Interview with Ami (R.) Elazari
Email interview held on 11th September 2017 – as follows between Alan Radley (questioner) and Tony Collings (relator):
- What are your thoughts on the current state of cyber security, both for organizations and for consumers?
Consumers will priorities security when deciding which companies to do business with!
Following hackers breaches in 2016 including Yahoo and Three Mobile, consumers are more anxious than ever about the downstream financial crime that follows a cyber attack.
As the realization of what a criminal can achieve once they have taken our data sinks in, consumers are beginning to demand guarantees that their services providers are safe.
In 2017, a trend will emerge around customers wanting to understand more about the security of the organizations they do business with.
Just as companies promote ‘seals of approval’ for accomplishments like being ‘green’ customers will look for some sort of seal of assurance that the companies they do business with have a strong cybersecurity posture.
In fact, Ofcom has recently highlighted that broad band provider are much voronable and must do more to deliver a reliable internet connection.
Consumers will take ownership of their own cybersecurity
The 2016 kicked off the year with a loud ding-dong. Hackers have figured out that smart home devices IOT , such as doorbells and link refrigerators, are gateways to home Wi-Fi networks and email logins. Similarly, to how they developed new and more inventive scams to get hold of consumers’ data in the ‘90s, this is just the beginning of consumer- targeted cybercrime.
Consumers and businesses will acknowledge the threat potential of IoT devices
Beyond hacked doorbells and refrigerators, certain IoT devices, link like self-driving cars, can present serious security threats. Expect more attacks to follow, especially as it is currently easier for a hacker to create an IoT botnet to compromise a device than it is to phish for data in traditional ways. There is a serious lack of security features in the code developed for IoT devices which needs to be addressed.
Due to the risk some of these devices pose to human life, it should be no surprise to hear that the security of IoT coding will come under stricter scrutiny than ever before.
As IoT devices become widely used by businesses and individuals alike, people and organizations will make security considerations a priority in their decisions to use smart devices, not an afterthought.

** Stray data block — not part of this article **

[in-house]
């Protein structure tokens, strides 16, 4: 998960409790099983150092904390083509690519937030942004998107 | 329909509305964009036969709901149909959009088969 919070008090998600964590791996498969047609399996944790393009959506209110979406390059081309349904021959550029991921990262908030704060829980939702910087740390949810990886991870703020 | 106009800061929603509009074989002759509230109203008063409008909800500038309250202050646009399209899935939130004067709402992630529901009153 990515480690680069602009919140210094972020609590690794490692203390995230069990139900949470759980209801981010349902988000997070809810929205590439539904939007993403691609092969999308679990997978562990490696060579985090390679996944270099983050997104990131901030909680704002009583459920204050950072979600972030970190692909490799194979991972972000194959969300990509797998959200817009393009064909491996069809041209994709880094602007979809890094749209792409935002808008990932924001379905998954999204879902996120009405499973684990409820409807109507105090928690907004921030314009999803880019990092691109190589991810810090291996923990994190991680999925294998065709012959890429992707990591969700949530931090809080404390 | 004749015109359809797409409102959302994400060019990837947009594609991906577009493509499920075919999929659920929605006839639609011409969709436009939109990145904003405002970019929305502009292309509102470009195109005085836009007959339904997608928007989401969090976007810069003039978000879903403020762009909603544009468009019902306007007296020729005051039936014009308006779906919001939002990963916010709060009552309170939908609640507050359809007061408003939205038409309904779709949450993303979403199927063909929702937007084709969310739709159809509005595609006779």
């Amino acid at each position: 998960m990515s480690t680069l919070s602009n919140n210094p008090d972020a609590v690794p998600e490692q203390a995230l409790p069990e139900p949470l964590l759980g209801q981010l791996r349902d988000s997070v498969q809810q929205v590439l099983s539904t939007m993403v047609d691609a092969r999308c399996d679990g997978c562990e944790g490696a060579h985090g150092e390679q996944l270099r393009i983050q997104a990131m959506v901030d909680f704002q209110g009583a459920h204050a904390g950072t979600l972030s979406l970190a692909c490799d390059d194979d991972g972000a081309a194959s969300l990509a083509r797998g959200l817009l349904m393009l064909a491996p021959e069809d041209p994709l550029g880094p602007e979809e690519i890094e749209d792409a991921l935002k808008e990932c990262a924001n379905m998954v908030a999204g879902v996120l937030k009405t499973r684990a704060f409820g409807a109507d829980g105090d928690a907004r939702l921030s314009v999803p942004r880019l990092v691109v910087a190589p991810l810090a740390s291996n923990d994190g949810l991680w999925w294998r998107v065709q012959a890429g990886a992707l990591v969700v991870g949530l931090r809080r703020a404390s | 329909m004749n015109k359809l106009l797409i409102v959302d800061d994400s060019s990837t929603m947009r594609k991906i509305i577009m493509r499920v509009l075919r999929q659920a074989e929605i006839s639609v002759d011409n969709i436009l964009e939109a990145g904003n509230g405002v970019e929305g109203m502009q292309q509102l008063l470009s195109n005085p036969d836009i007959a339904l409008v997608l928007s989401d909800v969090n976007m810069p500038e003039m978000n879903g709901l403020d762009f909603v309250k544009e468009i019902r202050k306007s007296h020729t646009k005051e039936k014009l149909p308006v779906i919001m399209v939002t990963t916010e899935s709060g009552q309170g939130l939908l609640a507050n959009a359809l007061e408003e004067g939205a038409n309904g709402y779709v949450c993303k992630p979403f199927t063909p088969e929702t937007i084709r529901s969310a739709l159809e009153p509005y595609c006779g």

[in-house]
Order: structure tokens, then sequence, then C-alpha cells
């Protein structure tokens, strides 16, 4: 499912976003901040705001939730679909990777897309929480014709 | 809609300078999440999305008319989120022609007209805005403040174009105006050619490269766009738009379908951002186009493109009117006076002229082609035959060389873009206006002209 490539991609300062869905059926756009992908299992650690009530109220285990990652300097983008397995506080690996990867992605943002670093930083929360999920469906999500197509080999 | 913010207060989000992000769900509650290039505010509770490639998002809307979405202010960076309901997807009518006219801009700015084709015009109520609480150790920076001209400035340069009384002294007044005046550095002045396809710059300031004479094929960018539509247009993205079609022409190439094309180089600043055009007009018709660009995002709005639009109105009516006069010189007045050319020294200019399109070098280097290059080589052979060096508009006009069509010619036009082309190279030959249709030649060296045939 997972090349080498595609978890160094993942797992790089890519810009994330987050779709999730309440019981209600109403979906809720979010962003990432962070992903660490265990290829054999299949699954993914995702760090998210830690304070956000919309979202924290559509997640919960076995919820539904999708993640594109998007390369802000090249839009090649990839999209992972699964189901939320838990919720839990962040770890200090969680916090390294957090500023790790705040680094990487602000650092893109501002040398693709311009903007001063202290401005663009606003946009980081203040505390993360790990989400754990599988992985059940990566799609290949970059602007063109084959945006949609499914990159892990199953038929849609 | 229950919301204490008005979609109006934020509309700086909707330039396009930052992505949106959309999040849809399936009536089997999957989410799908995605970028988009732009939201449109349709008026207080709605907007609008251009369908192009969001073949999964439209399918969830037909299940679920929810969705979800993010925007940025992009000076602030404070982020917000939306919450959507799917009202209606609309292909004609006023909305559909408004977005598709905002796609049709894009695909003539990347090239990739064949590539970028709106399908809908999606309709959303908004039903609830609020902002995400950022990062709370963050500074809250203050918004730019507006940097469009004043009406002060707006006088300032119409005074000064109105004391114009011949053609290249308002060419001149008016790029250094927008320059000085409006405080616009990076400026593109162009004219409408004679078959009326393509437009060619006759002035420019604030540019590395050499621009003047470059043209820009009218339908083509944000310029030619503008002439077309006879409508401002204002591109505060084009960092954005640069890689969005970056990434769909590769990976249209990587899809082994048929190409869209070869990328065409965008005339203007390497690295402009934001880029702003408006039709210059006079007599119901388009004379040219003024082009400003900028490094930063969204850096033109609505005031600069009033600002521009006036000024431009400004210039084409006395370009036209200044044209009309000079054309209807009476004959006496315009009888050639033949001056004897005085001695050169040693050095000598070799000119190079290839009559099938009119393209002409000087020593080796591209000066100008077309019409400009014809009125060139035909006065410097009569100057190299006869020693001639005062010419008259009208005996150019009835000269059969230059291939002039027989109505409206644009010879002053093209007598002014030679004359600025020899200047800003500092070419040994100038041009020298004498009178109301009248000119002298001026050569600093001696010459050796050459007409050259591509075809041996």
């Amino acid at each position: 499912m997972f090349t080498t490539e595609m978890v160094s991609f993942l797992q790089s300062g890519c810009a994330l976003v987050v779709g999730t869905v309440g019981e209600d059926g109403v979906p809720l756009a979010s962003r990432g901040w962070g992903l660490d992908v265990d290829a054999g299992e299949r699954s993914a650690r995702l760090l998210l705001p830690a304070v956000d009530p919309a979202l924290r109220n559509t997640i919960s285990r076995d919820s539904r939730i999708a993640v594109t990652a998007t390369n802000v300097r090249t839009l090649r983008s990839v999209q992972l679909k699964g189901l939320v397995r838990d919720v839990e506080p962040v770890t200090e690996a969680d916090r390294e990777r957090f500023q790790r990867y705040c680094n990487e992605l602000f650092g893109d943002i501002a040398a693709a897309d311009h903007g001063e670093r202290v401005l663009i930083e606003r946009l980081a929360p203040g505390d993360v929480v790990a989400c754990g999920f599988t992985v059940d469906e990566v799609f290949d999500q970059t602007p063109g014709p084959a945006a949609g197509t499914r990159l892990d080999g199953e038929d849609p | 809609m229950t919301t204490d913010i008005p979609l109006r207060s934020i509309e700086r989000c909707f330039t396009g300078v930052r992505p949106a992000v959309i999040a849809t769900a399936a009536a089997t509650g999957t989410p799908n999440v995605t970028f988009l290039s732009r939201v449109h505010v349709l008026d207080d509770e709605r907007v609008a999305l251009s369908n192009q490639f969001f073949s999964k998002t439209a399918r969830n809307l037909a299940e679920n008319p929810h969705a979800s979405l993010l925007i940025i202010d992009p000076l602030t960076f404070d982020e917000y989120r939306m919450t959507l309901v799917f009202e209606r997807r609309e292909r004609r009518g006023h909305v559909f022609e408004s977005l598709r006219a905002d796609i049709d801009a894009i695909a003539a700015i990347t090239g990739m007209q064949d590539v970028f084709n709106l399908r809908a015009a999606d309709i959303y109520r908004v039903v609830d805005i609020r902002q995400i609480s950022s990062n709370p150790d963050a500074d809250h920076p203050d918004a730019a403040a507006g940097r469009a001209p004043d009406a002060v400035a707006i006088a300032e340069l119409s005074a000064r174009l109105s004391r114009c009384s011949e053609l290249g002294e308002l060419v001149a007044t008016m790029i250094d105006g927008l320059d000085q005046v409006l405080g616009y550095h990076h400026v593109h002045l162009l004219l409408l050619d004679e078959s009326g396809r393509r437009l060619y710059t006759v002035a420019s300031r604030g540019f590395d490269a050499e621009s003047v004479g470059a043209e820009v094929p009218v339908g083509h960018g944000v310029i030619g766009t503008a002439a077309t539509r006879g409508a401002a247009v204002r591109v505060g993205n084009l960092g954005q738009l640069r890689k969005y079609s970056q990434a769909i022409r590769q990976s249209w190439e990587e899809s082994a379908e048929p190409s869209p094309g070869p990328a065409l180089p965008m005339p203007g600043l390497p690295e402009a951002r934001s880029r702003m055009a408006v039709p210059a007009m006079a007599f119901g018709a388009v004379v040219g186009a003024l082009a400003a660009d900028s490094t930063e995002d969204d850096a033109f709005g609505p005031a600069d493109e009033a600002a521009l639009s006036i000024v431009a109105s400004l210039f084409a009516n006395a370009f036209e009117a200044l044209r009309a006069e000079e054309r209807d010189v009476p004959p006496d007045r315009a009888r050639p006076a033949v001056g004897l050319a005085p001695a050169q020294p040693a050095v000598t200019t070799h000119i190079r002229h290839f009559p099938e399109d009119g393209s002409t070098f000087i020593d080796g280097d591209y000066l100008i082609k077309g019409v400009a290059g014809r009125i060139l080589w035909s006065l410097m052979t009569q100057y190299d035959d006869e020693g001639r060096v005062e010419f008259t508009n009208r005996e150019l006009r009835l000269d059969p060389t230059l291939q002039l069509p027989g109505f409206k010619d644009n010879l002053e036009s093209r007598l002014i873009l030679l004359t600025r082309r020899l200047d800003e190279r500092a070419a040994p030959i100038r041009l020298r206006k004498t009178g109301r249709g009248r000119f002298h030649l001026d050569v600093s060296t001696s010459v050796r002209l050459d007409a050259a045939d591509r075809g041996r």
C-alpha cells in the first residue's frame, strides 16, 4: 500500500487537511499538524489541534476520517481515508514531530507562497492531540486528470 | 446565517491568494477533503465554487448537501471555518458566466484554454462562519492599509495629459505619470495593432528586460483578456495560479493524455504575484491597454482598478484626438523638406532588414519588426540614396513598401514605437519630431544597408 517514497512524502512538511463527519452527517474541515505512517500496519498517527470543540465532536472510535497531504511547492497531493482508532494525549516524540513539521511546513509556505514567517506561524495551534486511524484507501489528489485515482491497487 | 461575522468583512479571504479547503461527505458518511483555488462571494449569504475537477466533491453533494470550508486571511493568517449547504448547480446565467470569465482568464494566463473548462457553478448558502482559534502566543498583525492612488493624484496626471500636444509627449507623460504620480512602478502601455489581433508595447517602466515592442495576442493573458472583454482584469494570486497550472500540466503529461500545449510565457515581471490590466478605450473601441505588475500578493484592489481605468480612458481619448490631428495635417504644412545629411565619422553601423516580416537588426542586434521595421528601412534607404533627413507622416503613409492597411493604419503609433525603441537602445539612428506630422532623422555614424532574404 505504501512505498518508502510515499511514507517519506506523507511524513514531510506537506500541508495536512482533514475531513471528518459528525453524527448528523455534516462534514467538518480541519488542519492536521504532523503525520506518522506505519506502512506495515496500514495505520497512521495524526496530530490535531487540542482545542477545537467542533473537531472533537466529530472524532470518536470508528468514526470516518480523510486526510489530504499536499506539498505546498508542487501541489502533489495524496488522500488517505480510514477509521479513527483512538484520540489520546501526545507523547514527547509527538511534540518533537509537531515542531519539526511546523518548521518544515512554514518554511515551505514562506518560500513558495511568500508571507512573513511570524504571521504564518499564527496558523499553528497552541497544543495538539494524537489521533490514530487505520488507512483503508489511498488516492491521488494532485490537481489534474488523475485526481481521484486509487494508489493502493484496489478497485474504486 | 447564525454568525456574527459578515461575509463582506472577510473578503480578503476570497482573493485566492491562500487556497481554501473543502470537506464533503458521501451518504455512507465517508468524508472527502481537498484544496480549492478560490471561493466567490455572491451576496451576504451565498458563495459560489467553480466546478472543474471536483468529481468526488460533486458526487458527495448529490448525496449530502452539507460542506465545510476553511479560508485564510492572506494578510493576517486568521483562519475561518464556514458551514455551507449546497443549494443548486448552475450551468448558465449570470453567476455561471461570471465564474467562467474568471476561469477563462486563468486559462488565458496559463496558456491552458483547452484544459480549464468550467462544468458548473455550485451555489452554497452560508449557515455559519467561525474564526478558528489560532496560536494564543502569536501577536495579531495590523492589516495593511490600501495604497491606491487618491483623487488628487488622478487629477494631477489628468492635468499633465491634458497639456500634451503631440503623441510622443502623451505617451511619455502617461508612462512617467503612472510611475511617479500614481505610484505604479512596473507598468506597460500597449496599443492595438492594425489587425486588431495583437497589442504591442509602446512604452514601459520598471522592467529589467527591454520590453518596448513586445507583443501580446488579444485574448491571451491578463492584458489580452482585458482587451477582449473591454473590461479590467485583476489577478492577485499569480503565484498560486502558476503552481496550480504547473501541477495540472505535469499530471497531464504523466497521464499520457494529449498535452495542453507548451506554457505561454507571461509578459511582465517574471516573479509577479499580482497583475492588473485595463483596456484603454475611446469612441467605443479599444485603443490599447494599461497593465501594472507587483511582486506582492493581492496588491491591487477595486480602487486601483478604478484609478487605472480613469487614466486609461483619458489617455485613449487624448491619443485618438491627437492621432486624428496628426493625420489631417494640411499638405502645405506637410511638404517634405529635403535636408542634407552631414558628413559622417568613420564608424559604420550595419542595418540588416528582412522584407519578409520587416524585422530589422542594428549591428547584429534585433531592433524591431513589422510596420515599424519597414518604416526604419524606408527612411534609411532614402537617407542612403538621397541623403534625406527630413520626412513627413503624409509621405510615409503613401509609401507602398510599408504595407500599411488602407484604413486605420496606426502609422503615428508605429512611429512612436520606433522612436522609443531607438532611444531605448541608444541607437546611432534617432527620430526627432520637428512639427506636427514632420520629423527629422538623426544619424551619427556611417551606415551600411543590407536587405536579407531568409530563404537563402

Organization and Businesses will assess the cyber security of their own and partners’ networks
Led by the link Office of the Comptroller of the Currency (OCC) directive requiring banks to manage risks – including cybersecurity risk – in their third-party relationships, companies in all industries will start paying a lot more attention to their business partners’ cybersecurity posture in 2017.
Most businesses have large and complex networks of partners, suppliers, vendors and other stakeholders with whom they exchange information on a regular basis. This means that the web of risk is incredibly wide, and a security breach in any link of the chain can expose the entire network.
Boardrooms across all industries have brought concerns about partner network security to the top of their agenda, so in 2017 we will see growth in the adoption of tools that assess risk across the entire network and bring a company’s security status to the forefront for partners, enterprises, and insurers.
Biometric security data may become the biggest security vulnerability of all
It started with the innovative Apple Touch ID, and Face ID developed to make it easier for consumers to unlock their phones. But, in 2016, we have seen biometric identification go mainstream – even three year old kids’ fingerprints are being captured when they visit Disney World.
Many believe that biometric security data is safer than digit-based passwords and, if used correctly, it may be so. However, in the wrong hands, biometric security data also has explosive potential. AND NOW APPLE WILL HAVE THE LARGEST DATA BASE OF FACE ID
In the aftermath of the compromise of 5.6 million US government military, civilian and contractor personnel fingerprints, Eva Velasquez, CEO of the Identity Theft Resource Center, explained that stolen fingerprints and FACE ID may be a big problem in the future.
This is especially the case if biometric technology is used to verify bank accounts, home security systems and even travel verifications.
Organization cyber security